Korea’s finance minister said Tuesday the government is committed to building a favorable business environment by easing regulations and offering tax cuts as he asked businesses to invest proactively.
Finance Minister Choo Kyung-ho made the remark during a meeting with officials from the Federation of Korean Industries (FKI), one of Korea’s biggest business lobbies that speaks for large companies, according to the Ministry of Economy and Finance.
“In general, exports remain challenging without signs of a sharp recovery in the economy,” Choo said, noting the government has been making efforts to ease regulations and taxation to pave the way for business activities.
Exports fell for the eighth consecutive month in May, decreasing 15.2 percent on year. The decline came as exports of semiconductors, the country’s key export item, sank 36.2 percent on falling demand.
The minister asked the companies to invest more and build capabilities to lead the global market.
“Rather than the direct government intervention or expenditures, it is the private sector that leads the Korean economy and its future,” Choo added.
During the meeting, the FKI members urged the government to broaden tax support for companies, overhaul regulations and expand assistance for the carbon neutrality initiative.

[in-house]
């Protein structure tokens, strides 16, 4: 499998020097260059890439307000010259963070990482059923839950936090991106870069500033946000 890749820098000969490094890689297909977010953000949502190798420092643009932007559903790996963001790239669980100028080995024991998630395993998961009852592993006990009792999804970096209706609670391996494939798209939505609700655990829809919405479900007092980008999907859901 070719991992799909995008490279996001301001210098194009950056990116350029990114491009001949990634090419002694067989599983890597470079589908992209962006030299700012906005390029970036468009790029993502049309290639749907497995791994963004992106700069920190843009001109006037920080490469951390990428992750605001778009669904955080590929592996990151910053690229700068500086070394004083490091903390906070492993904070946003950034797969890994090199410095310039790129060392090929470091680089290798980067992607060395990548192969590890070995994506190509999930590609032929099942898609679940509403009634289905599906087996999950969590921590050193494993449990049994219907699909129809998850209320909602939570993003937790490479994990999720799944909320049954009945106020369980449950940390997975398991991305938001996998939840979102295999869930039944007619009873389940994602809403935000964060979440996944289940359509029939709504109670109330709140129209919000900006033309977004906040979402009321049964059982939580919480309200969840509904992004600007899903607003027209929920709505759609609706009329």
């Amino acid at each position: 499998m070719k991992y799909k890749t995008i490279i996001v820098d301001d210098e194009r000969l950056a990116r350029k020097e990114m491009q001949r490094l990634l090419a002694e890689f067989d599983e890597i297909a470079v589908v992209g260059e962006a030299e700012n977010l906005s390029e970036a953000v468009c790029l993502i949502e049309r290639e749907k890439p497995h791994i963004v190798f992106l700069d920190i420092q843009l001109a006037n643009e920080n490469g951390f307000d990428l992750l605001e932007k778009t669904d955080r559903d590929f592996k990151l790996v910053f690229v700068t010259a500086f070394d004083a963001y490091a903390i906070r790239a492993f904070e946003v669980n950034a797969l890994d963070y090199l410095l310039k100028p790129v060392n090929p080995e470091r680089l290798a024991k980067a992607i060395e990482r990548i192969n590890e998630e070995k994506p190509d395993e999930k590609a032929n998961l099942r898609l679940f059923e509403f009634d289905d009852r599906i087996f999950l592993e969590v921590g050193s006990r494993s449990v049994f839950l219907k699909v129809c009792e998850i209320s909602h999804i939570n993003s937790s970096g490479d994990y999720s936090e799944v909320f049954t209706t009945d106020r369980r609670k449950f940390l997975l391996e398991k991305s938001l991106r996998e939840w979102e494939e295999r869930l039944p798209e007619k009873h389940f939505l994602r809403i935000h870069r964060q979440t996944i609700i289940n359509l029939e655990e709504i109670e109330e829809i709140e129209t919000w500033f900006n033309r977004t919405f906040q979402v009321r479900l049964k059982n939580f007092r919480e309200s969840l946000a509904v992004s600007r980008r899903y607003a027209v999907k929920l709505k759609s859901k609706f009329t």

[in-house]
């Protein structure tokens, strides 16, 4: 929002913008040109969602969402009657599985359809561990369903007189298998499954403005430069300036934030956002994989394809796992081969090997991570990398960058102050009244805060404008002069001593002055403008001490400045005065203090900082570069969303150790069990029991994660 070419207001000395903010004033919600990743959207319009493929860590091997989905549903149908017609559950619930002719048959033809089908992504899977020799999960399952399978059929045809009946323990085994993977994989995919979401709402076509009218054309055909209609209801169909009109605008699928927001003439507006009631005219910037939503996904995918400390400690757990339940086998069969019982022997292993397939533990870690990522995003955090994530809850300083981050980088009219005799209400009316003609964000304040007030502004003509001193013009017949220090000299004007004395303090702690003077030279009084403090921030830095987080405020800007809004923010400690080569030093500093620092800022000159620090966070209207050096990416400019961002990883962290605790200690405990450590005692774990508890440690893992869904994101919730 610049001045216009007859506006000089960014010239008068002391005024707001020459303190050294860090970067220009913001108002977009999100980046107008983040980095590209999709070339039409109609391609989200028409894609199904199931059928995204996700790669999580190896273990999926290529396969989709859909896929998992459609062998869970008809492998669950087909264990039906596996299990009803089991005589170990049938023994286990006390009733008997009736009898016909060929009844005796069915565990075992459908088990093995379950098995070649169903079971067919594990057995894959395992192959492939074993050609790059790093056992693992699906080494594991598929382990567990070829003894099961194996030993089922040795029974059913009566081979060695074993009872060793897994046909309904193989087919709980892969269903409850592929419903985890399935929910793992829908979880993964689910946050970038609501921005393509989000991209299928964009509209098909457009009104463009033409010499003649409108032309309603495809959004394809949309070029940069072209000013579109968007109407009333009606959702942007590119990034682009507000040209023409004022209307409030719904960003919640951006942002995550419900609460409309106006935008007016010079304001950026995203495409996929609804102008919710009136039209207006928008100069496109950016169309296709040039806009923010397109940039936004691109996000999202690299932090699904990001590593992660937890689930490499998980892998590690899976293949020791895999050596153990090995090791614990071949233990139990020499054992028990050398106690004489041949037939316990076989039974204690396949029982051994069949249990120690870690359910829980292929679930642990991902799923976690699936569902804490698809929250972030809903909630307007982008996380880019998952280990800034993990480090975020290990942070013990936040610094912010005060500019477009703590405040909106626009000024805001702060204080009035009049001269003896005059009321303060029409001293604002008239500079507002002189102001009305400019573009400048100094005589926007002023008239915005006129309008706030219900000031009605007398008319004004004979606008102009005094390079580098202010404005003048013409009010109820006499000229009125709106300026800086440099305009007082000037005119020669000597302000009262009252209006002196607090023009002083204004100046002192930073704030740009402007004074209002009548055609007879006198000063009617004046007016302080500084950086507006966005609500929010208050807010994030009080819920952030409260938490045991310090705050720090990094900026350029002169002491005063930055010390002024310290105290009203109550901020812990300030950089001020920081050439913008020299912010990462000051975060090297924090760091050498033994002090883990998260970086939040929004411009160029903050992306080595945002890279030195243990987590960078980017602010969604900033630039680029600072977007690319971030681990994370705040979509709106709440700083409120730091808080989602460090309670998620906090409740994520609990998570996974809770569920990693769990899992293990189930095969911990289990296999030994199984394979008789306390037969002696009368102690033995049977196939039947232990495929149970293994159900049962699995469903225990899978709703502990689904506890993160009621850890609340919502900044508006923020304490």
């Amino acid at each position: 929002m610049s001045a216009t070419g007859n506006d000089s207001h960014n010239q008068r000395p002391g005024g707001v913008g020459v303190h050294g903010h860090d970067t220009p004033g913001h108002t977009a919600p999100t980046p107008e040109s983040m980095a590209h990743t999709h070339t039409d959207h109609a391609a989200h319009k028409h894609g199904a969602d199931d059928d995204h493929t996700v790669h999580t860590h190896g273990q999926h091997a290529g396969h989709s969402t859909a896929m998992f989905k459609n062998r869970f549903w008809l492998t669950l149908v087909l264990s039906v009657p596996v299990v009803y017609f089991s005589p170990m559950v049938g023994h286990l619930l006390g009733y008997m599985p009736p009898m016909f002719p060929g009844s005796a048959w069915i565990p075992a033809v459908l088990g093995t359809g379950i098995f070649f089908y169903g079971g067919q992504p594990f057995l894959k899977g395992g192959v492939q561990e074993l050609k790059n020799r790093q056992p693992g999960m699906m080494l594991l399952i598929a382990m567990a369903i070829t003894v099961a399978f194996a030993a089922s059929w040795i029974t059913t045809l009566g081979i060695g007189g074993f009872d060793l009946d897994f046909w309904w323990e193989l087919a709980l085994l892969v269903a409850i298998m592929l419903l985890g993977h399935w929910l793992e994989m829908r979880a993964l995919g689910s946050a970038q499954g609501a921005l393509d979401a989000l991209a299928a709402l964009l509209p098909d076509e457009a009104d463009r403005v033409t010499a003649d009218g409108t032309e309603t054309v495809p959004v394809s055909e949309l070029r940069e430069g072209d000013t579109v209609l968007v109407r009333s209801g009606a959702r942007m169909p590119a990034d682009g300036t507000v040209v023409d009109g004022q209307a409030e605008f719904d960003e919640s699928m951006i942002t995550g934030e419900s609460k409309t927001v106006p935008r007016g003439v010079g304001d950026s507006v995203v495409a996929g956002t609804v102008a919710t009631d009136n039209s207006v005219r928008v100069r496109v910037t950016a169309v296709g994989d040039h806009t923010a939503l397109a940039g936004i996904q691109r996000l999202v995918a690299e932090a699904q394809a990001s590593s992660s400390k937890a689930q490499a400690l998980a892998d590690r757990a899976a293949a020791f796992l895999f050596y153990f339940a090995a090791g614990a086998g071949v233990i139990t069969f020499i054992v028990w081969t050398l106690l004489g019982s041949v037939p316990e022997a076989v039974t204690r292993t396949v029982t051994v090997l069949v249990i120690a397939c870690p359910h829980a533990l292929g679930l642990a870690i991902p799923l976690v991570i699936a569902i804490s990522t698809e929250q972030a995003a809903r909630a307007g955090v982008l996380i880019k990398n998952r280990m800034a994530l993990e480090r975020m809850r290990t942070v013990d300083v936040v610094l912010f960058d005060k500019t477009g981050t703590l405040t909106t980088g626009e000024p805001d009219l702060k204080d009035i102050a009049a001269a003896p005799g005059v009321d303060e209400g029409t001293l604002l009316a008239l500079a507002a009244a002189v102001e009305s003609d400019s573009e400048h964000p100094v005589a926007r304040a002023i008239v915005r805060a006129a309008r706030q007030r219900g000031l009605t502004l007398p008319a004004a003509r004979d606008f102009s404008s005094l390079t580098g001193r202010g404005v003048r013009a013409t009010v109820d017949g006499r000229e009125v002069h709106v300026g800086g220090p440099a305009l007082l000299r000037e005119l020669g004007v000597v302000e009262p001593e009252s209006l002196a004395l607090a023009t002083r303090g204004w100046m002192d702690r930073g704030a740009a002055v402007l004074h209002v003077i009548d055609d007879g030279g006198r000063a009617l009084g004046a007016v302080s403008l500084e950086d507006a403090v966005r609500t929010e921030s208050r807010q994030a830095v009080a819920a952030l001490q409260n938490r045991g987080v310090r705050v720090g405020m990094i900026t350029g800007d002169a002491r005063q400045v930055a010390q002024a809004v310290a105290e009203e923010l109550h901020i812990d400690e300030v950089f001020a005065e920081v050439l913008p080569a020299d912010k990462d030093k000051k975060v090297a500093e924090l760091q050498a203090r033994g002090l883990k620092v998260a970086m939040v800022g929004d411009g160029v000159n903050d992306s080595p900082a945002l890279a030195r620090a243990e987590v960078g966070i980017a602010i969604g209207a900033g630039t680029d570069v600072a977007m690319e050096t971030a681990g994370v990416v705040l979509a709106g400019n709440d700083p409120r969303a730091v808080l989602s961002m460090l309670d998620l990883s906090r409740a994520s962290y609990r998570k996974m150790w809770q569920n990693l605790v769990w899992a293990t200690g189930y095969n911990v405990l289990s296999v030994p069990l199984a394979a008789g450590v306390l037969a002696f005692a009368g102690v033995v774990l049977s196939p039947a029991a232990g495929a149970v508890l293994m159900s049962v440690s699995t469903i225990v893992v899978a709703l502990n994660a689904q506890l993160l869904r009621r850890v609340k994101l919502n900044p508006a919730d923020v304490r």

Choo said the government will reflect the results of the discussion with the business groups.
Separately, Choo hinted that Korea’s inflation is anticipated to reach the 2 percent level in June or July.
Consumer prices, a key gauge of inflation, rose 3.3 percent in May from a year earlier, compared with a 3.7 percent on year advance in April, according to a recent report from Statistics Korea. The latest figure marked the lowest level since the 3.2 percent growth tallied in October 2021.
Choo, however, acknowledged the potential increase in consumer prices later in 2023, citing the impact of summer weather conditions on agricultural product prices.
“There are still uncertainties. The global prices of raw materials and oil have not yet entered a clear downward trend,” he said. “There are also other factors, such as weather and geopolitical risks.”